Little is known of the identity of the “Dark Lady” referred to in several of William Shakespeare’s published sonnets. Indeed, this fact has eluded scholars and historians for more than four centuries. Enter Black Sonata, a solitaire game of hidden movement and deduction, which places a player onto the streets of London circa 1600 with a mission to discover clues and uncover the identity of this mystery woman.
Designed by John Kean and published by Side Room Games, a player attempts to connect the dots as they pursue the Dark Lady’s movement from one iconic location to another. Gameplay takes approximately thirty minutes and is suggested for ages fourteen and older.
Apparently, Shakespeare’s sonnets—if taken literally—offer many hints as to the identity of the Dark Lady. Black Sonata provides twelve possibilities, each Lady with her own set of three characteristics. For example, Lucy Morgan’s card depicts three characteristic symbols: a heart (amorous), a crown (court connections), and a chain (documented link to Shakespeare). There are seven possible characteristics in play each game.
For setup, one Lady clue card is randomly chosen and placed face down near the map board. Another card with the matching suit (there are six suits) is placed with location cards nearby. The other ten clue cards go into a draw deck and may be successfully gained during play. Then a stealth deck will be built from a set of other cards.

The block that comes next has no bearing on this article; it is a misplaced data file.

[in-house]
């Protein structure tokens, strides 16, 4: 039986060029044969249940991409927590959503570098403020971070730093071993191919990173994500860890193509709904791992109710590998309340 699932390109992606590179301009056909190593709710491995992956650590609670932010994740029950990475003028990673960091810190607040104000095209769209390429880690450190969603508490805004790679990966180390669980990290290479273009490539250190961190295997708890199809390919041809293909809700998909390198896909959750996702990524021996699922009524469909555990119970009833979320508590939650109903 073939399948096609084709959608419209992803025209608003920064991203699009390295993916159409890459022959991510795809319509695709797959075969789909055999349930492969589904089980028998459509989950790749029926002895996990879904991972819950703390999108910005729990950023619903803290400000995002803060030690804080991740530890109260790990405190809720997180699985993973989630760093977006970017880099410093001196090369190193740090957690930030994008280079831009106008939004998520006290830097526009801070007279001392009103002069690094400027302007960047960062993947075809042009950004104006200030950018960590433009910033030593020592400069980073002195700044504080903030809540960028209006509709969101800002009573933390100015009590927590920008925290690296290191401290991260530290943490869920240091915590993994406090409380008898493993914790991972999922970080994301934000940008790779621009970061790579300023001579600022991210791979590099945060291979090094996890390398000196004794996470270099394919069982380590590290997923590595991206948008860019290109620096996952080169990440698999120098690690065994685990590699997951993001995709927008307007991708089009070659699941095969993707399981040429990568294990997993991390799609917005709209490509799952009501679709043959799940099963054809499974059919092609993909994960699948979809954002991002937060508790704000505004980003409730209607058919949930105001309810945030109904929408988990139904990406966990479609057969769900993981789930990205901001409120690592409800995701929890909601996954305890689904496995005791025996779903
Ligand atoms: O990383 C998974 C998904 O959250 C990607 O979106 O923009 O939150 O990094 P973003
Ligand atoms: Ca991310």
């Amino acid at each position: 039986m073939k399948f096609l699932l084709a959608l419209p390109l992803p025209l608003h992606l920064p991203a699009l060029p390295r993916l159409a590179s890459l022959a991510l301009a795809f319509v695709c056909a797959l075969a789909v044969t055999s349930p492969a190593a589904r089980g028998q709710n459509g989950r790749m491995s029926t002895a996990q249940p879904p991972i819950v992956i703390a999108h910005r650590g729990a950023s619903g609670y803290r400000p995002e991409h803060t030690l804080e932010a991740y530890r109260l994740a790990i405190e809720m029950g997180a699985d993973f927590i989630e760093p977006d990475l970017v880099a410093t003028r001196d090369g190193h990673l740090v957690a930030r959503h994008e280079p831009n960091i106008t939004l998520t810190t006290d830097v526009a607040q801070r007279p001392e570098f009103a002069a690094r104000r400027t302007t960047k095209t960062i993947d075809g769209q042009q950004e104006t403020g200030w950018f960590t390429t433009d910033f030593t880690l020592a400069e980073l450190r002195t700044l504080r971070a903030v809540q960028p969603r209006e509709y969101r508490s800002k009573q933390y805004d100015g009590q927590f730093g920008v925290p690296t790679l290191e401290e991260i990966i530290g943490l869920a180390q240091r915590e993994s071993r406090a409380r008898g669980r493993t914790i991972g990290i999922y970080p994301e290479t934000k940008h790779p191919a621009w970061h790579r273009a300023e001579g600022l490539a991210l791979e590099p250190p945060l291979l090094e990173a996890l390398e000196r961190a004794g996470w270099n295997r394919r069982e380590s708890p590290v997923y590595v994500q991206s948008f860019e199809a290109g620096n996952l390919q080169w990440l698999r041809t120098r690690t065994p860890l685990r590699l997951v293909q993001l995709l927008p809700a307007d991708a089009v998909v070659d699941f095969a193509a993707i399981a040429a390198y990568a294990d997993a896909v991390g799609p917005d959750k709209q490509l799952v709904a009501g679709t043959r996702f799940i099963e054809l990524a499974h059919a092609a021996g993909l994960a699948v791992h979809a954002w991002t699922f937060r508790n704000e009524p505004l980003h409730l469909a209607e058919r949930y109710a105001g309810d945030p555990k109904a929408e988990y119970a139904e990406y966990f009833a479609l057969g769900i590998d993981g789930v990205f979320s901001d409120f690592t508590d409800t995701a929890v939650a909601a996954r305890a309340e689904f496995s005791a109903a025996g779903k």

With the stealth deck now in hand, the player chooses a location on the map board. Play starts by advancing the stealth deck (moving the top card to the bottom of the deck). This represents the Lady moving from one location to another. Each stealth card features an icon that matches locations on the board. For example, the top card of the deck may feature a boat, which corresponds to three of the eleven locations available. If the next card is a church icon, the player tracks all possible locations where she’s able to move from boat to church.
Once the Lady has moved, choose one of the following options:
- Move to an adjoining location
- Search for the Lady at your current location
- Use a fog card action
Each location a player moves into gives them a location card, required before searching for the Lady in said location. Once all location cards are acquired, the matching suit clue card becomes available to the player. More clue cards are gained by successfully searching for, and finding, the Lady on the current player location.
Gaining clues is how you win. Each card features three characteristics on the left, and on the right is a key telling you how many of these characteristics apply to the hidden Dark Lady card. It takes several clue cards to begin to deduce the three true characteristics needed to confront the Dark Lady.
Also note that when a player searches, a fog card is drawn and placed on top of the stealth deck. The stealth card used for searching is discarded from the game. As such, when a player returns to that position in the deck later, they’re unable to search, creating uncertainty regarding the Lady’s movement. Additionally, each search action advances the stealth deck several cards equal to the gained clues. The closer you get to her identity, the faster she moves.
Once confident in which three characteristics are correct, the player conducts a final search for the Lady and reveals the hidden card. If all three characteristics match, the player wins and can then tally their score. A player loses if the fog deck is depleted, the stealth deck is cycled a certain number of times, or the final search is unsuccessful.